I wrote this discussion board post for E-Learning and Digital Cultures, a MOOC offered by the University of Edinburgh. Readings included the Transhumanist Declaration. This is my response.

The Transhumanist Declaration constructs technology as a blinkered utopian ideology. Here are eight reasons why this is a problem.

1) The declaration is Western-centric. It whole-heartedly buys into the notion of “progress” (an article of faith for Westerners from medieval Catholics to diehard Communists) and “human potential” (an Aristotelian precept that has informed Western thought ever since–look at Abraham Maslow’s hierarchy of needs). Problem is, Asian and indigenous philosophies generally adopt a cyclical worldview, in contrast to the linear Western Weltanschaaung. The declaration is highly Western-centric.

2) The declaration absurdly proposes to establish “forums” for “constructive discussion,” when in fact the global community has repeatedly failed to agree on implementing even a land-mine treaty ban or a 5% CO2 emissions cut. No amount of research or positive thinking will prompt concerted global action.

3) The declaration is classist. While it stresses the reduction of suffering and promotes human rights, it assumes that participants in the transhumanist project have disposable income and leisure time to participate in discussion forums and acquire bodily and cognitive enhancements. This is impossible for the vast majority of humans under the current global capitalist system.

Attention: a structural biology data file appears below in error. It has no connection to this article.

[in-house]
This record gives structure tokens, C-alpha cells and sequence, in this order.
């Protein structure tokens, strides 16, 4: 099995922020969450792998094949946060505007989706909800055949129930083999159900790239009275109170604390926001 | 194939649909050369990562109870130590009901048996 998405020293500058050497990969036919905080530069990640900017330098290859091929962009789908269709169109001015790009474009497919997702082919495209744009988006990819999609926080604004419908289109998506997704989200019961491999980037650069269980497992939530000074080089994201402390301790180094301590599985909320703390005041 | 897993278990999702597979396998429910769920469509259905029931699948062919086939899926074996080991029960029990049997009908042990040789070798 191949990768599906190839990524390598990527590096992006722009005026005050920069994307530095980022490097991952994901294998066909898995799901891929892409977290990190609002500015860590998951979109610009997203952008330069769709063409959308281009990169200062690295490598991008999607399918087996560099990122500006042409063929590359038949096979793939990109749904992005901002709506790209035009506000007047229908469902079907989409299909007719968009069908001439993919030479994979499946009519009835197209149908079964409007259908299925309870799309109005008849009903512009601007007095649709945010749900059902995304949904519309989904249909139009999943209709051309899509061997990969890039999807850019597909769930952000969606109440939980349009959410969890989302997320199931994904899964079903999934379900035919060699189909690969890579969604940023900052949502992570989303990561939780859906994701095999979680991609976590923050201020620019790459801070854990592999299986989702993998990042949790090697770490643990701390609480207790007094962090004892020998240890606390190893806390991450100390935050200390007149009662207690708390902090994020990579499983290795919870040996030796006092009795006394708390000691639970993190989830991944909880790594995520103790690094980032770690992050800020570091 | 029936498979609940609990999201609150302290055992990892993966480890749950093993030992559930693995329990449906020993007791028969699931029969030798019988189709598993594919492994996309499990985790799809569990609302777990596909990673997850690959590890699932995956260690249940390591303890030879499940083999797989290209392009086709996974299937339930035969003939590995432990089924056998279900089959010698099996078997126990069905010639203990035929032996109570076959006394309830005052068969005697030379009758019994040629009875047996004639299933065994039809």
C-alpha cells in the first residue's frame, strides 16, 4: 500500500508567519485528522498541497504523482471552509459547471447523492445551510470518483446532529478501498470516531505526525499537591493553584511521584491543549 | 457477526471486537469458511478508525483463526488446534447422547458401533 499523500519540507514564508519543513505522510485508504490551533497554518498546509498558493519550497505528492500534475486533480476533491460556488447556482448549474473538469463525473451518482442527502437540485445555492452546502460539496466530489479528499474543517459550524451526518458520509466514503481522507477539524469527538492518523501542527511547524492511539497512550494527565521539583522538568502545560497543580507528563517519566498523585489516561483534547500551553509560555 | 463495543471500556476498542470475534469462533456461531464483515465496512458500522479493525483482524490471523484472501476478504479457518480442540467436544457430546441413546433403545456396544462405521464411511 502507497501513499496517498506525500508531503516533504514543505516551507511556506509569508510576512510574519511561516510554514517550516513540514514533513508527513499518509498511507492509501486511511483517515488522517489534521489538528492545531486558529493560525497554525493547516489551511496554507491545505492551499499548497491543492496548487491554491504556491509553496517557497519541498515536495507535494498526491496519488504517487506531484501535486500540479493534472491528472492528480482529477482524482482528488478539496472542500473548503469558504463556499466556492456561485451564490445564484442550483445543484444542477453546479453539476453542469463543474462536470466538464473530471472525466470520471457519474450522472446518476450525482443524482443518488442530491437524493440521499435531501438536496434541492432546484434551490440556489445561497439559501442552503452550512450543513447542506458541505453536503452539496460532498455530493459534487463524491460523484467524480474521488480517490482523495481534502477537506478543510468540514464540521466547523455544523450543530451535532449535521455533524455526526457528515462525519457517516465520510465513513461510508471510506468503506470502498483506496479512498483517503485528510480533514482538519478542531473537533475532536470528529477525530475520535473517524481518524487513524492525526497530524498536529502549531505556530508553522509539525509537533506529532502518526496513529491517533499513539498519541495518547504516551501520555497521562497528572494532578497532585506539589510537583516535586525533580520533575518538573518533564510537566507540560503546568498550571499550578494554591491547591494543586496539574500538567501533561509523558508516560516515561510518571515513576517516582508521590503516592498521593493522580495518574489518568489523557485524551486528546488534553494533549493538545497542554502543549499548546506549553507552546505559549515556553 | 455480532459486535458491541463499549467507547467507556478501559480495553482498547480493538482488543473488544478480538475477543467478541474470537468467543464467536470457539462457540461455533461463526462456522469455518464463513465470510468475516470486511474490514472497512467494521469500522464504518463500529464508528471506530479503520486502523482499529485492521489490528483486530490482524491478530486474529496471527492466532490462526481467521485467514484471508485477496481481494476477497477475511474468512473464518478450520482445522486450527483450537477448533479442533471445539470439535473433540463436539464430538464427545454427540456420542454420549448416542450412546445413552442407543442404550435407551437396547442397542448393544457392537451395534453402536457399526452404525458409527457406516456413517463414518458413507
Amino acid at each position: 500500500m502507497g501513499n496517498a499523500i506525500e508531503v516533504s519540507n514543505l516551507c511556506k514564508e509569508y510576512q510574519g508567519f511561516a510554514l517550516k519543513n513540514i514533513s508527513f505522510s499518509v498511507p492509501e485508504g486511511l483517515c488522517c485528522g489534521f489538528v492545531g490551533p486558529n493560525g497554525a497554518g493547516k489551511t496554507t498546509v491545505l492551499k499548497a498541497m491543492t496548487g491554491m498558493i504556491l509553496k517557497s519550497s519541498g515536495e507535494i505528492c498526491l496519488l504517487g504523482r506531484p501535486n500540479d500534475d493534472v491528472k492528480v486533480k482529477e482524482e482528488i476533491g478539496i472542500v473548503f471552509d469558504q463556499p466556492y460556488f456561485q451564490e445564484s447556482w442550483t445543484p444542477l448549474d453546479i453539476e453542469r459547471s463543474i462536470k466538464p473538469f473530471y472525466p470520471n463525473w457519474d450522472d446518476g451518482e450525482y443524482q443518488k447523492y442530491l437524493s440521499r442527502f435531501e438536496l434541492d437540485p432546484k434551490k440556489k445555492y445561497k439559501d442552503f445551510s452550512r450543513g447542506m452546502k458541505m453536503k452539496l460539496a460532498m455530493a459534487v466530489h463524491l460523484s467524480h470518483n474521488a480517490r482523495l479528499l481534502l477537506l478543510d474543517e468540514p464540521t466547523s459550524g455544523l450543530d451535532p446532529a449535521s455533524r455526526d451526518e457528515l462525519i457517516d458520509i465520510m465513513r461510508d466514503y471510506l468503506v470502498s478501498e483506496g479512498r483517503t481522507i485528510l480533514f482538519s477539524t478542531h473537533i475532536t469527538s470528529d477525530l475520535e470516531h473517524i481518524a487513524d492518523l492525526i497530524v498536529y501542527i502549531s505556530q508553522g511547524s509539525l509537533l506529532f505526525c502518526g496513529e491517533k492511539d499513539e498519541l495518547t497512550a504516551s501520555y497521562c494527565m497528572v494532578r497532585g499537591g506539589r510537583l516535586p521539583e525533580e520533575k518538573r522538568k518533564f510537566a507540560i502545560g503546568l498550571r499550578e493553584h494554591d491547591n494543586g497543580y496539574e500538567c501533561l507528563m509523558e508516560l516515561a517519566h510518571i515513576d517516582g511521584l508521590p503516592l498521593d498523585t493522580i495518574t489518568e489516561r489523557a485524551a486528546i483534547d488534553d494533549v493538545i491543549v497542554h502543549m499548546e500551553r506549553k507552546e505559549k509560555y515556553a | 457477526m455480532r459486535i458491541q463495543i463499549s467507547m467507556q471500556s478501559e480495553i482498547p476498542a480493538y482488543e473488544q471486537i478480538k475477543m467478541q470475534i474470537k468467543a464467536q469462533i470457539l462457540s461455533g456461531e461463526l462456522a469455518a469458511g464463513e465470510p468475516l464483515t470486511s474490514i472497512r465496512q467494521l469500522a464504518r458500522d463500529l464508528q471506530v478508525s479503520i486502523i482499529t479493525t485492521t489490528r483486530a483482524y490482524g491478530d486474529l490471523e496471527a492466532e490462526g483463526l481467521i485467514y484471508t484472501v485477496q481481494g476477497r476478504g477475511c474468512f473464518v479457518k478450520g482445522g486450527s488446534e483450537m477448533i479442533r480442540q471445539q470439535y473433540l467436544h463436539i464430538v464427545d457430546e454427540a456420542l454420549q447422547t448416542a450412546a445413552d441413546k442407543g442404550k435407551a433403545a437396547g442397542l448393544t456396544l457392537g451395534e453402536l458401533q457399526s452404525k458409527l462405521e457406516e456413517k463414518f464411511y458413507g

4) Although the declaration acknowledges the risks accompanying biotech, it, it is unrealistic, dreaming of human liberation from earthly “confinement” and the realization of maximum human “potential.” Enough religious and secular utopian schemes have failed to prove that circumstances, including people, have a deplorable tendency to deviate from such utopian programs.

5) The declaration shows fuzzy thinking by resorting to platitudes: “Although all progress is change, not all change is progress.” Biotechnology is too existentially problematic a tool to dismiss with such platitudes.

6) The declaration stresses freedom of personal choice to apply enhancing biotechnologies. But what if someone is too poor to afford an enhancement? And what if people chose to modify themselves to eliminate free will?

7) The declaration embraces technology not as an instrument or a means to an end, but as an article of faith. Technology is a non-monistic plural–“technologies”–not a singular entity that will somehow empower human beings to transcend their adjectives.